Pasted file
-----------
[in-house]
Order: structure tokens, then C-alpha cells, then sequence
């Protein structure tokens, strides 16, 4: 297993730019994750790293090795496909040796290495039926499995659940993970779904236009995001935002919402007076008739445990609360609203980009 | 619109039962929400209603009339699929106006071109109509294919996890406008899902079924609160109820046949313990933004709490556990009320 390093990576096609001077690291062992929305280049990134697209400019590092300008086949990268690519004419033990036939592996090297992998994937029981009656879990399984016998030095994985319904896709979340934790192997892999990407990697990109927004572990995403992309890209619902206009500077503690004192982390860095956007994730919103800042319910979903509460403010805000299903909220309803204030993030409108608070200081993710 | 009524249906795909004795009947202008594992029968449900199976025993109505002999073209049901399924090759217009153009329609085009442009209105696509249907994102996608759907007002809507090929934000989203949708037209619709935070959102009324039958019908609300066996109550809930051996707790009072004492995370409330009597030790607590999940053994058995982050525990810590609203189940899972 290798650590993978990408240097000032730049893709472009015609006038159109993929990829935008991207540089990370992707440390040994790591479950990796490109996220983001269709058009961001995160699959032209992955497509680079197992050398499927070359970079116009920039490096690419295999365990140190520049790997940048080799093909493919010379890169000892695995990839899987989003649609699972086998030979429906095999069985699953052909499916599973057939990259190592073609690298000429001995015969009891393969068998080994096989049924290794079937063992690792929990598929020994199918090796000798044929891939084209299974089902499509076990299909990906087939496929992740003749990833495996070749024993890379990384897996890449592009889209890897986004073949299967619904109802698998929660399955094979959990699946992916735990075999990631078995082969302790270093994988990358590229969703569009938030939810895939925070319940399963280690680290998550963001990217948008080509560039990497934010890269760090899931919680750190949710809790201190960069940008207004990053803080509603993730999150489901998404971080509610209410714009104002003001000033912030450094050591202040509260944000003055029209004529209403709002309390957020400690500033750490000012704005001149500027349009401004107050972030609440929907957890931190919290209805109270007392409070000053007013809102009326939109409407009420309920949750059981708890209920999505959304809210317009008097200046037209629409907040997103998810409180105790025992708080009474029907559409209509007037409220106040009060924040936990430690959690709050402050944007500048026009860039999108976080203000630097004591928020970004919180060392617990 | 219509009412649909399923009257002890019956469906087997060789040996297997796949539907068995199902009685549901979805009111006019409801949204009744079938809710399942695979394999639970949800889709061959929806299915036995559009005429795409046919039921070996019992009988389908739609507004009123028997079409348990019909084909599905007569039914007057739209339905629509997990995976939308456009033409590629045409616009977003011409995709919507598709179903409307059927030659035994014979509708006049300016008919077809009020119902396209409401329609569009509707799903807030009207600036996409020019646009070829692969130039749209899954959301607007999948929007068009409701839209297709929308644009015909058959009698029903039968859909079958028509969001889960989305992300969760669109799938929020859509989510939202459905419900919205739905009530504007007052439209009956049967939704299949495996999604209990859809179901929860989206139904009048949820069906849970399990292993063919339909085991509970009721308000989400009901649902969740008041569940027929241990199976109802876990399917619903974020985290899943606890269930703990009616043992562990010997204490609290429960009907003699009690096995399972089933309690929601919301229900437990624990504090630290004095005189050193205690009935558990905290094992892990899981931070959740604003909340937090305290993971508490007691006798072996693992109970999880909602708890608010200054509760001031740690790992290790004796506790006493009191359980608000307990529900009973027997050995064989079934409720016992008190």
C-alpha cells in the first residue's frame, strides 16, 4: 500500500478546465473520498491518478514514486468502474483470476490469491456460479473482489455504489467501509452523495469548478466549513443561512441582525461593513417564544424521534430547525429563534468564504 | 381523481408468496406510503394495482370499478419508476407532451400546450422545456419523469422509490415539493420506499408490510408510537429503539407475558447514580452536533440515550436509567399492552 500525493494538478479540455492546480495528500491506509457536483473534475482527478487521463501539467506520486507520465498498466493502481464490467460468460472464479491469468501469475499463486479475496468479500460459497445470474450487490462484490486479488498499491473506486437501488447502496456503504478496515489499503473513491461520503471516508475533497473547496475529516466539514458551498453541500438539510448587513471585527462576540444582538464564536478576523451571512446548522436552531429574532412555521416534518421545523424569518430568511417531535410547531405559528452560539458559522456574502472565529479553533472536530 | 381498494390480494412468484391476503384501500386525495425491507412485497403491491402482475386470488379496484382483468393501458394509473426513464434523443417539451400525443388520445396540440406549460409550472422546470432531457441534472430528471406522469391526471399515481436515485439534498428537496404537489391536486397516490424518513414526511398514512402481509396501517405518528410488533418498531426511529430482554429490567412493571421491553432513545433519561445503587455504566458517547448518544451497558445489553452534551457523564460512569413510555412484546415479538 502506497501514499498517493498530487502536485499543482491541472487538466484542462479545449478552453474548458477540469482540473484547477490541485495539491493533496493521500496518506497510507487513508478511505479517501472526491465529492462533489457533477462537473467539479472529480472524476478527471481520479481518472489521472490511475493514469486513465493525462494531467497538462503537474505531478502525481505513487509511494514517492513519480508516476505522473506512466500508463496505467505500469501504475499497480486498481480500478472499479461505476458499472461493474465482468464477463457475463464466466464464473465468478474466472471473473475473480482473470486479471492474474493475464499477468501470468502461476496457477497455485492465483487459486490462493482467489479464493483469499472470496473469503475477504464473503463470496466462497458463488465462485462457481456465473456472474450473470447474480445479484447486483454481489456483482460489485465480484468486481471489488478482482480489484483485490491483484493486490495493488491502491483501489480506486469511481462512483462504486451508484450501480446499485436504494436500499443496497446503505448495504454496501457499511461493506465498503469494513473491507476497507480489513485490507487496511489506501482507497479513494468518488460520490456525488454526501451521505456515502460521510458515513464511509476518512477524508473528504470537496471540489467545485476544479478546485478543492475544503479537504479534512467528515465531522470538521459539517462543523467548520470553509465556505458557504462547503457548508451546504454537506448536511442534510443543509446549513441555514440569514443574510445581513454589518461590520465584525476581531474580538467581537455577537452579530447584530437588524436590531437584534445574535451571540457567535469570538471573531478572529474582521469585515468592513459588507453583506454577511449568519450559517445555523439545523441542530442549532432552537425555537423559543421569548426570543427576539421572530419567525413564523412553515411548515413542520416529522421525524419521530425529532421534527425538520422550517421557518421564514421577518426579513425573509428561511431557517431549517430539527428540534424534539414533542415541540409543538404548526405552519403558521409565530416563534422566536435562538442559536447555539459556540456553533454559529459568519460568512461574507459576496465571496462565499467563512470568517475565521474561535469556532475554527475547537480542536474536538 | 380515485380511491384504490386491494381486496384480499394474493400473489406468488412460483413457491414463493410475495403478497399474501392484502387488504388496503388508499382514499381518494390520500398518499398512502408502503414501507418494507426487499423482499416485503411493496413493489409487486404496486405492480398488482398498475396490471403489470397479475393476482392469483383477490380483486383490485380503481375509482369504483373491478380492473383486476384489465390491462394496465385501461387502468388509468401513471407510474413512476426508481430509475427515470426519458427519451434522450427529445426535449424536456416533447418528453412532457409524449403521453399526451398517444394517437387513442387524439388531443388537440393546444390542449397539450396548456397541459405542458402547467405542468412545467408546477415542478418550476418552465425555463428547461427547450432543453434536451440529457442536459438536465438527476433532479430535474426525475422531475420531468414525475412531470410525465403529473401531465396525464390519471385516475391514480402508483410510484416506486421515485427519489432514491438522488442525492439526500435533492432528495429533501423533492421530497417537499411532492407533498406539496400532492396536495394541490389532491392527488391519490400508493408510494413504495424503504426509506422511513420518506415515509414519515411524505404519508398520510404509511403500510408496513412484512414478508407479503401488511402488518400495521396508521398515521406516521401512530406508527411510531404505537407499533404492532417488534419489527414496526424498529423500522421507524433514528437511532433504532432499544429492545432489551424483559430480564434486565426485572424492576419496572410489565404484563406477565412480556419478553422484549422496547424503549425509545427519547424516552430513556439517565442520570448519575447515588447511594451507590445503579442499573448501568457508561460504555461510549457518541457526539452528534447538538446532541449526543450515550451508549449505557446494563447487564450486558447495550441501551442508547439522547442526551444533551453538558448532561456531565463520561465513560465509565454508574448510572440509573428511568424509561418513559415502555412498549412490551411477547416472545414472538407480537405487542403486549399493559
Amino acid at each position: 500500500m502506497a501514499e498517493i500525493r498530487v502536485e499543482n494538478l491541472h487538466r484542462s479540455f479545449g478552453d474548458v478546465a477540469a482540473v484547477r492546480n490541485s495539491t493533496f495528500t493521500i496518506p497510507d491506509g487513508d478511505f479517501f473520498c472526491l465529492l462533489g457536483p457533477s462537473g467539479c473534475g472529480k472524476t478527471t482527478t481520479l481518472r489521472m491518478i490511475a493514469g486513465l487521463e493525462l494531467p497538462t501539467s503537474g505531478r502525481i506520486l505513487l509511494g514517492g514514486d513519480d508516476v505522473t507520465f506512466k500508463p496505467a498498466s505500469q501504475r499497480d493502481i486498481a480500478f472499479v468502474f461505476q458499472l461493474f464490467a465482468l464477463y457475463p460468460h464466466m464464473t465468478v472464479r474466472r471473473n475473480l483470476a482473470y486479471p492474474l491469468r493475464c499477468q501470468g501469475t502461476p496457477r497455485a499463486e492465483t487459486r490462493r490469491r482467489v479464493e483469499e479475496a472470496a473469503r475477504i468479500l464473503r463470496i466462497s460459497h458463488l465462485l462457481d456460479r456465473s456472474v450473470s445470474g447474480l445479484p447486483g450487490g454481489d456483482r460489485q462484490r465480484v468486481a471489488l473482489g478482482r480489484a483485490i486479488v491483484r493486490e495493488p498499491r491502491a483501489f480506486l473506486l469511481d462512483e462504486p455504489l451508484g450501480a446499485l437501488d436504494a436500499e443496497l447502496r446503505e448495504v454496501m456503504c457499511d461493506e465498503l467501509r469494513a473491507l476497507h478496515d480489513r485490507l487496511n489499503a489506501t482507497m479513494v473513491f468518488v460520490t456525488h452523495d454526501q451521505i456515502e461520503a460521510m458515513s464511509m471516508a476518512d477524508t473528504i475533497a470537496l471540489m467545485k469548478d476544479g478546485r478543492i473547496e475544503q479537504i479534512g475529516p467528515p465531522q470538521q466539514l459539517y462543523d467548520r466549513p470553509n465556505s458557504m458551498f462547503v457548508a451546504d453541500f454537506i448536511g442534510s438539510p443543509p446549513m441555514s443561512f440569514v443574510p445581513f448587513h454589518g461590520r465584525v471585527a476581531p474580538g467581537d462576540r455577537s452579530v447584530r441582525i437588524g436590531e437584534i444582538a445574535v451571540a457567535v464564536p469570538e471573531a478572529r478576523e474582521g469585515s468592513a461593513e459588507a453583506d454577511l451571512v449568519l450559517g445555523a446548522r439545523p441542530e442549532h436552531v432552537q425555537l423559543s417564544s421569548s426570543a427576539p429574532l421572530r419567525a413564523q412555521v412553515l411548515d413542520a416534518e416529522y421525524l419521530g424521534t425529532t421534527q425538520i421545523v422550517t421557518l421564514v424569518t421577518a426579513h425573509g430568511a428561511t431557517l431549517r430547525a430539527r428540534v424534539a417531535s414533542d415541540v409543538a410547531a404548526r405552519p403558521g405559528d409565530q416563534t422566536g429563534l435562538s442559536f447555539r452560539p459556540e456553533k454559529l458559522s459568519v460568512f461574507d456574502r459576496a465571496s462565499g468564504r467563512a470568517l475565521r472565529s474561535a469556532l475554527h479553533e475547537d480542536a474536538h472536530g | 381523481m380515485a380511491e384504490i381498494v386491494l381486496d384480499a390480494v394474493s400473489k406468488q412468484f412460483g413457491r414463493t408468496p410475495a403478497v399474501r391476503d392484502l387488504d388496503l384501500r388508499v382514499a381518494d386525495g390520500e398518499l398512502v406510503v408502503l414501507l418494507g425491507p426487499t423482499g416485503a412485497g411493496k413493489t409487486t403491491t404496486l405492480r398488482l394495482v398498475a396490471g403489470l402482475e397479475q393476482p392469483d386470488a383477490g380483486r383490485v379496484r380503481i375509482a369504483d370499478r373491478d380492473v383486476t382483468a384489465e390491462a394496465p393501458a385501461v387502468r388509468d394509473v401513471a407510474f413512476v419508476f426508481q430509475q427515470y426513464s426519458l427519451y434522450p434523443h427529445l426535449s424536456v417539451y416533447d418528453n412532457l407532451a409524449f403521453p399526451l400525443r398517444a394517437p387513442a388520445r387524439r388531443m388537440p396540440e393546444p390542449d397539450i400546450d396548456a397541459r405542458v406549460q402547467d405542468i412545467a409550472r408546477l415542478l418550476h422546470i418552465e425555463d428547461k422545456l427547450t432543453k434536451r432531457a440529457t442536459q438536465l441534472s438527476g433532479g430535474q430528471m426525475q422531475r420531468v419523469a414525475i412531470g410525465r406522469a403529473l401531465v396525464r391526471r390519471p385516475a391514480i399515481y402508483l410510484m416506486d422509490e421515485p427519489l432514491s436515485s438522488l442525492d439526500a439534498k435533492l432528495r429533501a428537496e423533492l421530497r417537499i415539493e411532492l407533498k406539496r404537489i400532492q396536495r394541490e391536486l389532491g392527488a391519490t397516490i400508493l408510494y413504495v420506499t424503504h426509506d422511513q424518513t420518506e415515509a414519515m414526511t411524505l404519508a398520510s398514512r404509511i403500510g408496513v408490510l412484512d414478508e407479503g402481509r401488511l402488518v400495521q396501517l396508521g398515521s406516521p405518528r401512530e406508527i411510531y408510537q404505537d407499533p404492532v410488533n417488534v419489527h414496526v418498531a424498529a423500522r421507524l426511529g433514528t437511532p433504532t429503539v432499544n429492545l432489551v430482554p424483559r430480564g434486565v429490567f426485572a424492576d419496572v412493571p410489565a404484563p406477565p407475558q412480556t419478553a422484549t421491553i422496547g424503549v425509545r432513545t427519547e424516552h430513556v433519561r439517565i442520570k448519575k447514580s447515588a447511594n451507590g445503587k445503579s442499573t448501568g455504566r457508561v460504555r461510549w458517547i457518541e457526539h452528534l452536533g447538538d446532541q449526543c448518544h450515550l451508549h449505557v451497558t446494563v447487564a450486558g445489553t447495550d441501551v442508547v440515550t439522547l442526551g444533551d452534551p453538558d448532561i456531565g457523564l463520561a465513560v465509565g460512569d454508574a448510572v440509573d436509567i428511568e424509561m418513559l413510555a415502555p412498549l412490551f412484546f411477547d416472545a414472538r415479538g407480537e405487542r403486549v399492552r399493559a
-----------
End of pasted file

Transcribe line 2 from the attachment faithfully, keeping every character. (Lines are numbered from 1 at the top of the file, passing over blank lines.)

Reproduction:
Order: structure tokens, then C-alpha cells, then sequence